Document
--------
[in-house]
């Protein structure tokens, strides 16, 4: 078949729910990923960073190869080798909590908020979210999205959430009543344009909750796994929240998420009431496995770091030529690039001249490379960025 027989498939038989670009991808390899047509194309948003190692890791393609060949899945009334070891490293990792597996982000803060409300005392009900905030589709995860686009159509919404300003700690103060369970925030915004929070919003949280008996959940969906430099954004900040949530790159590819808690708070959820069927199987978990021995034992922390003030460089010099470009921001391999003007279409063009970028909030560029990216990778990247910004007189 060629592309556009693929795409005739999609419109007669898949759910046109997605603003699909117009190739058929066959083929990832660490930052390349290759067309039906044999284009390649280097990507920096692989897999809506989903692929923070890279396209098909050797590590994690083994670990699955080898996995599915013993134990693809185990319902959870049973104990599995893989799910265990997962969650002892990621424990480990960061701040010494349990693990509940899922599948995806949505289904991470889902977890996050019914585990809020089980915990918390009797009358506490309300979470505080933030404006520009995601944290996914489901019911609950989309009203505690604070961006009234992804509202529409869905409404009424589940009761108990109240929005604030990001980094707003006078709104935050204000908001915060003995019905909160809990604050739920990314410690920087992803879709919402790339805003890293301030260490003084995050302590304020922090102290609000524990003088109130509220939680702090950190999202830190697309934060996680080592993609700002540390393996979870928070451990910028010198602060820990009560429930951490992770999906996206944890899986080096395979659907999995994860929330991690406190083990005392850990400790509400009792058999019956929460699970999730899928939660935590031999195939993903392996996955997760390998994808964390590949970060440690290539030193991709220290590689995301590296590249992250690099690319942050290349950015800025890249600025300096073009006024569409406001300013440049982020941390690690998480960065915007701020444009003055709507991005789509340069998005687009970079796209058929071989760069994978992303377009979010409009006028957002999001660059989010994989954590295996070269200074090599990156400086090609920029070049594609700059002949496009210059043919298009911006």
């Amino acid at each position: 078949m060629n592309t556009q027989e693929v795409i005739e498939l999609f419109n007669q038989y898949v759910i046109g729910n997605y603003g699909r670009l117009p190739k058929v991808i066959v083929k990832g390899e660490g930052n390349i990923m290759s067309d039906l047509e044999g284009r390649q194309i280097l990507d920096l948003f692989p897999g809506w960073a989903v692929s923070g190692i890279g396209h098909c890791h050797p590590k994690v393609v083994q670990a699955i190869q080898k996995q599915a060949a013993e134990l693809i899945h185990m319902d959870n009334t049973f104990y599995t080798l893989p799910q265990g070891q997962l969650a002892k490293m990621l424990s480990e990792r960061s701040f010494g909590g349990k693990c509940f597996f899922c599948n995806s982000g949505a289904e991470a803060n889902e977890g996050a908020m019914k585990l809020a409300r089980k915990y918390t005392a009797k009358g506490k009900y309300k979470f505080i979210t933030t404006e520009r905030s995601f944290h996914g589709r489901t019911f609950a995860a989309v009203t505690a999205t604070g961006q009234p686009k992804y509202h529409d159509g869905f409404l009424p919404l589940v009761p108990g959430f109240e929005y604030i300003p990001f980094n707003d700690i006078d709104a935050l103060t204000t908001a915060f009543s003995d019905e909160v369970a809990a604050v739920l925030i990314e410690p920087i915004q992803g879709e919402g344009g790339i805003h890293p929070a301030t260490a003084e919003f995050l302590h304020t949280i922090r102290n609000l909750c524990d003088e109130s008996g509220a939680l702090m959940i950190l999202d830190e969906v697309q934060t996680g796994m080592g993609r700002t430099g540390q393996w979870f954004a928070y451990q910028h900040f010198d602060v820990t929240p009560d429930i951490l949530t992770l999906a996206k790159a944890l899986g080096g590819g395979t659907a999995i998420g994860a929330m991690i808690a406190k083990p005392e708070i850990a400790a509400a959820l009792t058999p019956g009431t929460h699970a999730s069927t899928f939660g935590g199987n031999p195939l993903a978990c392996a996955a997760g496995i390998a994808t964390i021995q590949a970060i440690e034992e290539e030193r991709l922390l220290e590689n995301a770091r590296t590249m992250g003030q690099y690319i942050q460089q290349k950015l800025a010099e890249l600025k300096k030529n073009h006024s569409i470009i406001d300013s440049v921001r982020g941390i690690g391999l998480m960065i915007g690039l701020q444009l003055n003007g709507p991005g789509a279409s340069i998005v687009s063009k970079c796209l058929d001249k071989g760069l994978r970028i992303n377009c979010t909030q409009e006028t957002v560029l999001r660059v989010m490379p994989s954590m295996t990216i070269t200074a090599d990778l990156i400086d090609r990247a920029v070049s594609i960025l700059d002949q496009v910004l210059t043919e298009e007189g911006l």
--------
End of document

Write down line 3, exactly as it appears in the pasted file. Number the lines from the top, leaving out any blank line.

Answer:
């Amino acid at each position: 078949m060629n592309t556009q027989e693929v795409i005739e498939l999609f419109n007669q038989y898949v759910i046109g729910n997605y603003g699909r670009l117009p190739k058929v991808i066959v083929k990832g390899e660490g930052n390349i990923m290759s067309d039906l047509e044999g284009r390649q194309i280097l990507d920096l948003f692989p897999g809506w960073a989903v692929s923070g190692i890279g396209h098909c890791h050797p590590k994690v393609v083994q670990a699955i190869q080898k996995q599915a060949a013993e134990l693809i899945h185990m319902d959870n009334t049973f104990y599995t080798l893989p799910q265990g070891q997962l969650a002892k490293m990621l424990s480990e990792r960061s701040f010494g909590g349990k693990c509940f597996f899922c599948n995806s982000g949505a289904e991470a803060n889902e977890g996050a908020m019914k585990l809020a409300r089980k915990y918390t005392a009797k009358g506490k009900y309300k979470f505080i979210t933030t404006e520009r905030s995601f944290h996914g589709r489901t019911f609950a995860a989309v009203t505690a999205t604070g961006q009234p686009k992804y509202h529409d159509g869905f409404l009424p919404l589940v009761p108990g959430f109240e929005y604030i300003p990001f980094n707003d700690i006078d709104a935050l103060t204000t908001a915060f009543s003995d019905e909160v369970a809990a604050v739920l925030i990314e410690p920087i915004q992803g879709e919402g344009g790339i805003h890293p929070a301030t260490a003084e919003f995050l302590h304020t949280i922090r102290n609000l909750c524990d003088e109130s008996g509220a939680l702090m959940i950190l999202d830190e969906v697309q934060t996680g796994m080592g993609r700002t430099g540390q393996w979870f954004a928070y451990q910028h900040f010198d602060v820990t929240p009560d429930i951490l949530t992770l999906a996206k790159a944890l899986g080096g590819g395979t659907a999995i998420g994860a929330m991690i808690a406190k083990p005392e708070i850990a400790a509400a959820l009792t058999p019956g009431t929460h699970a999730s069927t899928f939660g935590g199987n031999p195939l993903a978990c392996a996955a997760g496995i390998a994808t964390i021995q590949a970060i440690e034992e290539e030193r991709l922390l220290e590689n995301a770091r590296t590249m992250g003030q690099y690319i942050q460089q290349k950015l800025a010099e890249l600025k300096k030529n073009h006024s569409i470009i406001d300013s440049v921001r982020g941390i690690g391999l998480m960065i915007g690039l701020q444009l003055n003007g709507p991005g789509a279409s340069i998005v687009s063009k970079c796209l058929d001249k071989g760069l994978r970028i992303n377009c979010t909030q409009e006028t957002v560029l999001r660059v989010m490379p994989s954590m295996t990216i070269t200074a090599d990778l990156i400086d090609r990247a920029v070049s594609i960025l700059d002949q496009v910004l210059t043919e298009e007189g911006l």